“When the winds of change blow, some people build walls and others build windmills” said an old Chinese proverb.
In this day and age, change seems inevitable; the way we work, study, communicate and even celebrate milestones with our family and friends has changed suddenly and considerably. And while the easing of lockdown measures around the world may bring some relief and ‘normality’ back to our lives, we, as individuals, businesses and families, should be ready to embrace a changed world.
So, how can families make sure that they are prepared to navigate a new world? Empirical evidence shows that two seemingly contrasting factors, tradition, through culture and values, and innovation, are often behind the success and longevity of many families.
A research project on families with over 100 years of history, carried out by Dr Dennis T. Jaffe, one of the leading architects of family enterprise consulting, shows that other than creating successful businesses, these families also focused on ensuring that, generation after generation, family cohesion would stand the test of time. These families have invested in sharing their values and nurturing a legacy that prompts younger members to become effective stewards for the generations to come. As described by our Founder, Alex Scott, “if you are inheritors of capital then you have more of a responsibility to those who came before you and those that will come after you to act as a responsible steward”.
Passing on values and creating a cohesive culture, however, may not be as simple as it sounds. Having a family charter and establishing governance mechanisms are probably useful steps in ensuring that the family tradition is kept alive, but often are not enough in isolation. Actions, as the saying goes, speak louder than words. Take philanthropic values, which are often part of the core pillars of a multi-generational family; preaching kindness and altruism may not be as impactful as getting family members involved in discussing what is important to them and allowing each of them to be responsible for their charitable programmes, for example. The same rationale applies to entrepreneurialism, stewardship, sustainability and other family values.
While values and culture set the foundations for a successful multi-generational family, tradition should not be a synonym for conformity. Rather, tradition should be seen as a stable base upon which new ideas can be developed and debated. And as it turns out, innovation is not only one of the driving forces behind commercial success; it is also one of the key factors helping families thrive.
As with businesses, families’ decision-making processes tend to be driven by the older generations, who often prefer to maintain things ‘as they are’, especially if they have been successful in the past. However, being responsible stewards also means being flexible and adaptable, as well as bringing change when change is necessary or, even better, pre-empting change.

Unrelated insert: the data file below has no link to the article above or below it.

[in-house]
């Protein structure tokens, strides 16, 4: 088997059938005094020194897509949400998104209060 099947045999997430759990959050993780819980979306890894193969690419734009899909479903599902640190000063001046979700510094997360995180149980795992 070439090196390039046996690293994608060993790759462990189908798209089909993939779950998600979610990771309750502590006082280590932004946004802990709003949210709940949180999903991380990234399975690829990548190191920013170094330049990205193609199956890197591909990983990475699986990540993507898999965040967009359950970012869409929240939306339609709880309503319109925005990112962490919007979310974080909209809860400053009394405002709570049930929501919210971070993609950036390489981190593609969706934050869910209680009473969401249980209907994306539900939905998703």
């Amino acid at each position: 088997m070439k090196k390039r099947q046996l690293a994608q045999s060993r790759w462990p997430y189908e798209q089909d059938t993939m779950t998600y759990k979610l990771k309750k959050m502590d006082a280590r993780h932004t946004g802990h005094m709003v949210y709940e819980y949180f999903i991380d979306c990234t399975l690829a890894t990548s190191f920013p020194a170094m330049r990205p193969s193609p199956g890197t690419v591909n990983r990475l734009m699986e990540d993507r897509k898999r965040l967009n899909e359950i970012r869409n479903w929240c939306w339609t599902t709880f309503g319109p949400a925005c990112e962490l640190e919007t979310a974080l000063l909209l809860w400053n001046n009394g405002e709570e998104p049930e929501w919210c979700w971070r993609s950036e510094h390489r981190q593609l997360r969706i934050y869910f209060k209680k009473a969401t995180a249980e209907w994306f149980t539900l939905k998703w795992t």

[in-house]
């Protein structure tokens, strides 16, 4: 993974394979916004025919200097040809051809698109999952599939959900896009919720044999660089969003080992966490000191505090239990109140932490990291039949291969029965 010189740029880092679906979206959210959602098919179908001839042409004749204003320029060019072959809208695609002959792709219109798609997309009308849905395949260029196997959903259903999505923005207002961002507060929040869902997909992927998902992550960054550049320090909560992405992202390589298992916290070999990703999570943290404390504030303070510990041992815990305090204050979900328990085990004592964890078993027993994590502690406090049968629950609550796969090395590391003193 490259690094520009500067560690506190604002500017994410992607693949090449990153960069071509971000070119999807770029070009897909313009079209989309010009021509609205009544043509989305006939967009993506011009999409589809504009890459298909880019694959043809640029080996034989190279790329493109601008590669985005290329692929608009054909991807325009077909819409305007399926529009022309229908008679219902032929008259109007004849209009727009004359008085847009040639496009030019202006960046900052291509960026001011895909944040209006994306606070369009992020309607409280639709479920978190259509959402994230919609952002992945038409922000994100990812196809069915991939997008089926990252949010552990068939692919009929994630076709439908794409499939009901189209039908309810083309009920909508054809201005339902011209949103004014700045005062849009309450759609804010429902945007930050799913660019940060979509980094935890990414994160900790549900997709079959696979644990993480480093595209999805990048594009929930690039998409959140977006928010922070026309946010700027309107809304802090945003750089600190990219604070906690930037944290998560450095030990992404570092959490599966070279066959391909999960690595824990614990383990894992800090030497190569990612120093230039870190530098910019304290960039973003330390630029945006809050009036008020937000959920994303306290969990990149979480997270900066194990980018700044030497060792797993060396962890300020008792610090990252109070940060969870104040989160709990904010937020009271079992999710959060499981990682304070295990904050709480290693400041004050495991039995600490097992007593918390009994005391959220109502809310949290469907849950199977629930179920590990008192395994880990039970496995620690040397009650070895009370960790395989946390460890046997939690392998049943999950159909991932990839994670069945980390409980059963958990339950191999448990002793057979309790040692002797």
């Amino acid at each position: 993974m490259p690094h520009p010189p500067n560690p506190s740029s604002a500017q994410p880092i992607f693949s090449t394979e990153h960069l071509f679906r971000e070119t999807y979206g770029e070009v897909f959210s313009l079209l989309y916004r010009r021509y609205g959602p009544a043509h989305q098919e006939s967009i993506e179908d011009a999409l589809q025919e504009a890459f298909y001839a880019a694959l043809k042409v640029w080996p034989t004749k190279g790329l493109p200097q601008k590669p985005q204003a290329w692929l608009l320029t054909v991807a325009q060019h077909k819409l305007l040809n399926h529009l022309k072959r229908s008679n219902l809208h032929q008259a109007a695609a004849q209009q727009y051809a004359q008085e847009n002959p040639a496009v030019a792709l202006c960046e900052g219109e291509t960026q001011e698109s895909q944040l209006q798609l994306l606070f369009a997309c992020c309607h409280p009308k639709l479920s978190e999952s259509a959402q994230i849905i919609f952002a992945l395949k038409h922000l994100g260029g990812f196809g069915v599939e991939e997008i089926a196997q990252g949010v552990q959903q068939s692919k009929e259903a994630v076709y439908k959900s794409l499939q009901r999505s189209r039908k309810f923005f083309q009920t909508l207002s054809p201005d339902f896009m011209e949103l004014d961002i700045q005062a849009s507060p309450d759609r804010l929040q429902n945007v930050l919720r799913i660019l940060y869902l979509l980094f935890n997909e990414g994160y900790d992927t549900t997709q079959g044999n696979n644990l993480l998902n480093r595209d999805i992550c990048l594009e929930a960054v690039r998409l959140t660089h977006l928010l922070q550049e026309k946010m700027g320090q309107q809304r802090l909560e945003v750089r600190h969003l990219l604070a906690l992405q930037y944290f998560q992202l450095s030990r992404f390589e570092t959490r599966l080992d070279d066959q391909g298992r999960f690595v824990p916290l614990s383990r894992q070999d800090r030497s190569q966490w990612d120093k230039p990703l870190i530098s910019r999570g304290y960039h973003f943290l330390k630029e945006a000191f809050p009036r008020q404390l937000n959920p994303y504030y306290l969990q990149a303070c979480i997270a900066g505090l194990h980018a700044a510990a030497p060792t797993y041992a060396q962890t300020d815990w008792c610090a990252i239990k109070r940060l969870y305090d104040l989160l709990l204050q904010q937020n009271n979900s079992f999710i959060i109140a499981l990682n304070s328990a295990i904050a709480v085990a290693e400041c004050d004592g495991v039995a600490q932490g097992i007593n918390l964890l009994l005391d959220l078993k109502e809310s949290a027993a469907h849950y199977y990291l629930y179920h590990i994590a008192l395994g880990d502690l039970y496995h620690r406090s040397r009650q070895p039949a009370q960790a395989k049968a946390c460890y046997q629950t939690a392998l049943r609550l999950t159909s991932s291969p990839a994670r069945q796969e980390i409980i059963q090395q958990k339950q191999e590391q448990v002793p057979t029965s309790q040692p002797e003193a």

An article in the Harvard Business Review mentions that many companies struggle with two challenges that are seemingly unrelated: disengaged younger workers and a weak response to changing market conditions. This is often true for families, too. The article goes on to suggest that many companies have addressed both issues with one solution: adopting “shadow boards”, a group of younger non-executive employees that work alongside managing executives on strategic initiatives. Including younger employees in the decision-making process allowed these companies to stay at the forefront of innovation, including in areas such as environmental impact and governance.
In tandem, shadow boards can work favourably for families, too. Bringing younger members of the family to the decision-making process not only creates more engagement and cohesion (reinforcing tradition), but, more importantly, helps families become more flexible, adaptable and better prepared to navigate changes that lie ahead. This can also be achieved without a formal board structure in place. If done on a regular basis, taking time to proactively listen and encouraging debate can be equally effective.
If nothing else, the pandemic has allowed many families to re-connect and dedicate time to what really matters. Once ‘normality’ returns, and old habits perhaps start to resurface, families should not forget the value of sharing time together and communicating, as without this active exchange innovation cannot flourish.
Tradition and innovation don’t need to collide: both are necessary to ensure that families have a strong foundation and are prepared to grow. Tradition without innovation can lead to obsolescence, but growth without foundations can lead to instability.
At Sandaire we understand that families’ success often requires a time of reflection, reassessment and engagement. For this reason, we aim to give families their time back so that they can focus on what really matters. Sandaire supports families in achieving milestones by helping them with, among other things, wealth structuring, legacy and succession planning, and family governance. Please get in touch with our Family Office Services Team if you are interested in knowing more.
 Succeeding Against All Odds – Lessons learned from 100-year business families by Dr. Dennis T. Jaffe (https://dennisjaffe.com/download/succeeding-against-all-odds-lessons-learned-from-100-year-business-families/?wpdmdl=12531)
 Why You Should Create a “Shadow Board” of Younger Employees by Jennifer Jordan and Michael Sorell, published on the Harvard Business Review website on 4th June 2019 (https://hbr.org/2019/06/why-you-should-create-a-shadow-board-of-younger-employees)